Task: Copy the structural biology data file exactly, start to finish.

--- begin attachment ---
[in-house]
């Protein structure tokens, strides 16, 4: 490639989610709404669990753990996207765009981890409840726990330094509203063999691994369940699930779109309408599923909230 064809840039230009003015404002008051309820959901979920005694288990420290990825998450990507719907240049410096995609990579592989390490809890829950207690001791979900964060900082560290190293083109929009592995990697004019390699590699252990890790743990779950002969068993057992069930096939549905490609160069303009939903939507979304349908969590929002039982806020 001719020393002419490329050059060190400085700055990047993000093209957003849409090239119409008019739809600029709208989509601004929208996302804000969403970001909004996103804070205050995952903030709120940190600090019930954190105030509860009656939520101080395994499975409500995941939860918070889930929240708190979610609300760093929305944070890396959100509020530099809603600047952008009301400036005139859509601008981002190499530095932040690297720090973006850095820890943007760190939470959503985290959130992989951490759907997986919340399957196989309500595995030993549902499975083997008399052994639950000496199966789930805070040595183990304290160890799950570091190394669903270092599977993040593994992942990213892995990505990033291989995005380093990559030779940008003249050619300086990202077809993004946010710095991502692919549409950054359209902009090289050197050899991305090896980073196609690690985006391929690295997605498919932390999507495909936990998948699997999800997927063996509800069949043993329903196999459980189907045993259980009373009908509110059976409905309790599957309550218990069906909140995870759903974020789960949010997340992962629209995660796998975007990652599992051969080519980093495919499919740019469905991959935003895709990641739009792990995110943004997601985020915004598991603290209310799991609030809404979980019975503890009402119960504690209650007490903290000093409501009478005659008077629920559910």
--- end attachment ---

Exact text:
[in-house]
């Protein structure tokens, strides 16, 4: 490639989610709404669990753990996207765009981890409840726990330094509203063999691994369940699930779109309408599923909230 064809840039230009003015404002008051309820959901979920005694288990420290990825998450990507719907240049410096995609990579592989390490809890829950207690001791979900964060900082560290190293083109929009592995990697004019390699590699252990890790743990779950002969068993057992069930096939549905490609160069303009939903939507979304349908969590929002039982806020 001719020393002419490329050059060190400085700055990047993000093209957003849409090239119409008019739809600029709208989509601004929208996302804000969403970001909004996103804070205050995952903030709120940190600090019930954190105030509860009656939520101080395994499975409500995941939860918070889930929240708190979610609300760093929305944070890396959100509020530099809603600047952008009301400036005139859509601008981002190499530095932040690297720090973006850095820890943007760190939470959503985290959130992989951490759907997986919340399957196989309500595995030993549902499975083997008399052994639950000496199966789930805070040595183990304290160890799950570091190394669903270092599977993040593994992942990213892995990505990033291989995005380093990559030779940008003249050619300086990202077809993004946010710095991502692919549409950054359209902009090289050197050899991305090896980073196609690690985006391929690295997605498919932390999507495909936990998948699997999800997927063996509800069949043993329903196999459980189907045993259980009373009908509110059976409905309790599957309550218990069906909140995870759903974020789960949010997340992962629209995660796998975007990652599992051969080519980093495919499919740019469905991959935003895709990641739009792990995110943004997601985020915004598991603290209310799991609030809404979980019975503890009402119960504690209650007490903290000093409501009478005659008077629920559910």